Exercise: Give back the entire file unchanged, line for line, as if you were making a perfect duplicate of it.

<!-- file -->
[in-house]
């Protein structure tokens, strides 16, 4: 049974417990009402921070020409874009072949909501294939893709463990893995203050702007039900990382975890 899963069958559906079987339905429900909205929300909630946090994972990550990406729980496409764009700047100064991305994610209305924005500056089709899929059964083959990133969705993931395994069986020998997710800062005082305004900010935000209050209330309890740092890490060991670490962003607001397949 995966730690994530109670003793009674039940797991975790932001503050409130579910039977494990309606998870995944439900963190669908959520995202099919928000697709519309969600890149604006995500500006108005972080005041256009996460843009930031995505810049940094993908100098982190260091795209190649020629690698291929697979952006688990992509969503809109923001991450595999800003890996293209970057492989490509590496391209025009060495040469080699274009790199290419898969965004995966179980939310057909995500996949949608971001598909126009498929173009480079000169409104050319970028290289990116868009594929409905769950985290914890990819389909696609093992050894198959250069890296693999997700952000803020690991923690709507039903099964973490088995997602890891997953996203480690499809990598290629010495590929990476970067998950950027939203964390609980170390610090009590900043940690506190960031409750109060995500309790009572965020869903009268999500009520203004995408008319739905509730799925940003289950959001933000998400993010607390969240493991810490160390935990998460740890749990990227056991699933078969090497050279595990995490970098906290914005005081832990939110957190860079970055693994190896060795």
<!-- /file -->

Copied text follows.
[in-house]
């Protein structure tokens, strides 16, 4: 049974417990009402921070020409874009072949909501294939893709463990893995203050702007039900990382975890 899963069958559906079987339905429900909205929300909630946090994972990550990406729980496409764009700047100064991305994610209305924005500056089709899929059964083959990133969705993931395994069986020998997710800062005082305004900010935000209050209330309890740092890490060991670490962003607001397949 995966730690994530109670003793009674039940797991975790932001503050409130579910039977494990309606998870995944439900963190669908959520995202099919928000697709519309969600890149604006995500500006108005972080005041256009996460843009930031995505810049940094993908100098982190260091795209190649020629690698291929697979952006688990992509969503809109923001991450595999800003890996293209970057492989490509590496391209025009060495040469080699274009790199290419898969965004995966179980939310057909995500996949949608971001598909126009498929173009480079000169409104050319970028290289990116868009594929409905769950985290914890990819389909696609093992050894198959250069890296693999997700952000803020690991923690709507039903099964973490088995997602890891997953996203480690499809990598290629010495590929990476970067998950950027939203964390609980170390610090009590900043940690506190960031409750109060995500309790009572965020869903009268999500009520203004995408008319739905509730799925940003289950959001933000998400993010607390969240493991810490160390935990998460740890749990990227056991699933078969090497050279595990995490970098906290914005005081832990939110957190860079970055693994190896060795």